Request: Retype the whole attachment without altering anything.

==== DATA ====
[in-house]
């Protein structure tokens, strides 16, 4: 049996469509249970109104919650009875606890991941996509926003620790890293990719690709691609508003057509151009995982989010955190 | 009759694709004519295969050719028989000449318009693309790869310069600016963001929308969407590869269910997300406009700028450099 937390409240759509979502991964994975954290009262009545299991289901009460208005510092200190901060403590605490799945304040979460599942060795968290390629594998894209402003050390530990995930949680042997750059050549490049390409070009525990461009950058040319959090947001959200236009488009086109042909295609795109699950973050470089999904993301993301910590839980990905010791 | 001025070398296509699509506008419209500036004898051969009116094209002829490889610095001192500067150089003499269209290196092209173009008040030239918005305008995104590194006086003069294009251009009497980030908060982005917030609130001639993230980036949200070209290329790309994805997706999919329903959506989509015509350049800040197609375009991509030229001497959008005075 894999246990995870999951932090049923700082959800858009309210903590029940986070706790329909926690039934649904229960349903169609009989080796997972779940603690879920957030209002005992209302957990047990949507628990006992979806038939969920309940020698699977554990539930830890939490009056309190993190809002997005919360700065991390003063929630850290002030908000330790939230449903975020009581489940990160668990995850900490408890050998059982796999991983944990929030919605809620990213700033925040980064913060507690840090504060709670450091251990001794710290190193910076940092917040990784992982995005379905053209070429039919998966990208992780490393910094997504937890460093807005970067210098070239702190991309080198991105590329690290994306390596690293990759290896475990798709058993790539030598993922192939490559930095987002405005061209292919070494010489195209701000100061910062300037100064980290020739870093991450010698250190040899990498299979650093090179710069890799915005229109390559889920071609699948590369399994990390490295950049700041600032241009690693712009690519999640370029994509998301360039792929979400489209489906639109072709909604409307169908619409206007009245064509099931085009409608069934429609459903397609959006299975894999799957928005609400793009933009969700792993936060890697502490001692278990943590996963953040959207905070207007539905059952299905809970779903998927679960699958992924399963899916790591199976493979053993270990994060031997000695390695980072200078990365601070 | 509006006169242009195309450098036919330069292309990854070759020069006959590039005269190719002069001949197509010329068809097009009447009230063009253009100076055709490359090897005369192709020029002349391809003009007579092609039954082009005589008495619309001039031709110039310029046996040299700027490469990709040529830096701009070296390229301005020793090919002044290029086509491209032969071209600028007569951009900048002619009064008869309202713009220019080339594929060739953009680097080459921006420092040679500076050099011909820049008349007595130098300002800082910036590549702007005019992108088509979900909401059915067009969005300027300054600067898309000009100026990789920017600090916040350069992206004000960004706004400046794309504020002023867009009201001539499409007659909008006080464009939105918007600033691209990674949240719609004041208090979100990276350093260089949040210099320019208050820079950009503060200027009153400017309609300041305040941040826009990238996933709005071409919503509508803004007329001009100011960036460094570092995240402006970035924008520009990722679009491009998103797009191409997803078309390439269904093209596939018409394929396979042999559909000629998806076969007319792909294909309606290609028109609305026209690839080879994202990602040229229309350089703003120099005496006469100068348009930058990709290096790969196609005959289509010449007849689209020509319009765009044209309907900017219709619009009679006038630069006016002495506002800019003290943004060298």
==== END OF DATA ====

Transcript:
[in-house]
């Protein structure tokens, strides 16, 4: 049996469509249970109104919650009875606890991941996509926003620790890293990719690709691609508003057509151009995982989010955190 | 009759694709004519295969050719028989000449318009693309790869310069600016963001929308969407590869269910997300406009700028450099 937390409240759509979502991964994975954290009262009545299991289901009460208005510092200190901060403590605490799945304040979460599942060795968290390629594998894209402003050390530990995930949680042997750059050549490049390409070009525990461009950058040319959090947001959200236009488009086109042909295609795109699950973050470089999904993301993301910590839980990905010791 | 001025070398296509699509506008419209500036004898051969009116094209002829490889610095001192500067150089003499269209290196092209173009008040030239918005305008995104590194006086003069294009251009009497980030908060982005917030609130001639993230980036949200070209290329790309994805997706999919329903959506989509015509350049800040197609375009991509030229001497959008005075 894999246990995870999951932090049923700082959800858009309210903590029940986070706790329909926690039934649904229960349903169609009989080796997972779940603690879920957030209002005992209302957990047990949507628990006992979806038939969920309940020698699977554990539930830890939490009056309190993190809002997005919360700065991390003063929630850290002030908000330790939230449903975020009581489940990160668990995850900490408890050998059982796999991983944990929030919605809620990213700033925040980064913060507690840090504060709670450091251990001794710290190193910076940092917040990784992982995005379905053209070429039919998966990208992780490393910094997504937890460093807005970067210098070239702190991309080198991105590329690290994306390596690293990759290896475990798709058993790539030598993922192939490559930095987002405005061209292919070494010489195209701000100061910062300037100064980290020739870093991450010698250190040899990498299979650093090179710069890799915005229109390559889920071609699948590369399994990390490295950049700041600032241009690693712009690519999640370029994509998301360039792929979400489209489906639109072709909604409307169908619409206007009245064509099931085009409608069934429609459903397609959006299975894999799957928005609400793009933009969700792993936060890697502490001692278990943590996963953040959207905070207007539905059952299905809970779903998927679960699958992924399963899916790591199976493979053993270990994060031997000695390695980072200078990365601070 | 509006006169242009195309450098036919330069292309990854070759020069006959590039005269190719002069001949197509010329068809097009009447009230063009253009100076055709490359090897005369192709020029002349391809003009007579092609039954082009005589008495619309001039031709110039310029046996040299700027490469990709040529830096701009070296390229301005020793090919002044290029086509491209032969071209600028007569951009900048002619009064008869309202713009220019080339594929060739953009680097080459921006420092040679500076050099011909820049008349007595130098300002800082910036590549702007005019992108088509979900909401059915067009969005300027300054600067898309000009100026990789920017600090916040350069992206004000960004706004400046794309504020002023867009009201001539499409007659909008006080464009939105918007600033691209990674949240719609004041208090979100990276350093260089949040210099320019208050820079950009503060200027009153400017309609300041305040941040826009990238996933709005071409919503509508803004007329001009100011960036460094570092995240402006970035924008520009990722679009491009998103797009191409997803078309390439269904093209596939018409394929396979042999559909000629998806076969007319792909294909309606290609028109609305026209690839080879994202990602040229229309350089703003120099005496006469100068348009930058990709290096790969196609005959289509010449007849689209020509319009765009044209309907900017219709619009009679006038630069006016002495506002800019003290943004060298």